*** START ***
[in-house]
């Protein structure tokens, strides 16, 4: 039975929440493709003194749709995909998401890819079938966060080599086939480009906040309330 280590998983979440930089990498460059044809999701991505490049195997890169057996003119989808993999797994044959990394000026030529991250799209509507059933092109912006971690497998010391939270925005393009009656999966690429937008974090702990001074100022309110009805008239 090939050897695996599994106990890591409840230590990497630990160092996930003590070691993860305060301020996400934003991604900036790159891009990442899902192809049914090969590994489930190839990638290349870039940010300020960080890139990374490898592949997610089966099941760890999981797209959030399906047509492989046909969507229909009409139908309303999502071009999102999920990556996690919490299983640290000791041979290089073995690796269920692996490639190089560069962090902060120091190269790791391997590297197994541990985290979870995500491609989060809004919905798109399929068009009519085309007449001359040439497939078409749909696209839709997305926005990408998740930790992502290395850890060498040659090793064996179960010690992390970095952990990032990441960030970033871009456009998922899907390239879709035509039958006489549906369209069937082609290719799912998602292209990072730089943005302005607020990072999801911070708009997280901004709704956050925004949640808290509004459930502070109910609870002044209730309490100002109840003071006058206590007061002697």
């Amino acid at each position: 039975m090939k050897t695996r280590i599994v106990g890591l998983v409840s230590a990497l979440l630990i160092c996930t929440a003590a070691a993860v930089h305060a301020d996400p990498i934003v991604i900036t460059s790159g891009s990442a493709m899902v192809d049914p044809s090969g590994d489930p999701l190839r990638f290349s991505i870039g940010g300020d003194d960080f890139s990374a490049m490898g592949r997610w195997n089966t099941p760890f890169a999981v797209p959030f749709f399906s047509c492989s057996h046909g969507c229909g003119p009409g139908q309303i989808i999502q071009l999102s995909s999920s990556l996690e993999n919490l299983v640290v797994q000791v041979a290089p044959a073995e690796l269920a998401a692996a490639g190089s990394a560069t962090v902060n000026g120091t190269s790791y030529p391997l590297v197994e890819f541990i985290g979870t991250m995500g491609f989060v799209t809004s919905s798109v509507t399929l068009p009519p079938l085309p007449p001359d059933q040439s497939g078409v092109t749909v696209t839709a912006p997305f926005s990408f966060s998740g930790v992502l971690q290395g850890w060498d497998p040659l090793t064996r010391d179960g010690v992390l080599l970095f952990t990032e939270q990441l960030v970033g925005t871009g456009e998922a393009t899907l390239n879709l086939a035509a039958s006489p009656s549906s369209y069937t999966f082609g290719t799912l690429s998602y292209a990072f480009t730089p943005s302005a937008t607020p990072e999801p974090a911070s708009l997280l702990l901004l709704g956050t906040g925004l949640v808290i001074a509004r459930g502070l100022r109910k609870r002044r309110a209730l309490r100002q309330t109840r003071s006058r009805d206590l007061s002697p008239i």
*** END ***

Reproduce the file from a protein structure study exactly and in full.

[in-house]
């Protein structure tokens, strides 16, 4: 039975929440493709003194749709995909998401890819079938966060080599086939480009906040309330 280590998983979440930089990498460059044809999701991505490049195997890169057996003119989808993999797994044959990394000026030529991250799209509507059933092109912006971690497998010391939270925005393009009656999966690429937008974090702990001074100022309110009805008239 090939050897695996599994106990890591409840230590990497630990160092996930003590070691993860305060301020996400934003991604900036790159891009990442899902192809049914090969590994489930190839990638290349870039940010300020960080890139990374490898592949997610089966099941760890999981797209959030399906047509492989046909969507229909009409139908309303999502071009999102999920990556996690919490299983640290000791041979290089073995690796269920692996490639190089560069962090902060120091190269790791391997590297197994541990985290979870995500491609989060809004919905798109399929068009009519085309007449001359040439497939078409749909696209839709997305926005990408998740930790992502290395850890060498040659090793064996179960010690992390970095952990990032990441960030970033871009456009998922899907390239879709035509039958006489549906369209069937082609290719799912998602292209990072730089943005302005607020990072999801911070708009997280901004709704956050925004949640808290509004459930502070109910609870002044209730309490100002109840003071006058206590007061002697």
């Amino acid at each position: 039975m090939k050897t695996r280590i599994v106990g890591l998983v409840s230590a990497l979440l630990i160092c996930t929440a003590a070691a993860v930089h305060a301020d996400p990498i934003v991604i900036t460059s790159g891009s990442a493709m899902v192809d049914p044809s090969g590994d489930p999701l190839r990638f290349s991505i870039g940010g300020d003194d960080f890139s990374a490049m490898g592949r997610w195997n089966t099941p760890f890169a999981v797209p959030f749709f399906s047509c492989s057996h046909g969507c229909g003119p009409g139908q309303i989808i999502q071009l999102s995909s999920s990556l996690e993999n919490l299983v640290v797994q000791v041979a290089p044959a073995e690796l269920a998401a692996a490639g190089s990394a560069t962090v902060n000026g120091t190269s790791y030529p391997l590297v197994e890819f541990i985290g979870t991250m995500g491609f989060v799209t809004s919905s798109v509507t399929l068009p009519p079938l085309p007449p001359d059933q040439s497939g078409v092109t749909v696209t839709a912006p997305f926005s990408f966060s998740g930790v992502l971690q290395g850890w060498d497998p040659l090793t064996r010391d179960g010690v992390l080599l970095f952990t990032e939270q990441l960030v970033g925005t871009g456009e998922a393009t899907l390239n879709l086939a035509a039958s006489p009656s549906s369209y069937t999966f082609g290719t799912l690429s998602y292209a990072f480009t730089p943005s302005a937008t607020p990072e999801p974090a911070s708009l997280l702990l901004l709704g956050t906040g925004l949640v808290i001074a509004r459930g502070l100022r109910k609870r002044r309110a209730l309490r100002q309330t109840r003071s006058r009805d206590l007061s002697p008239i």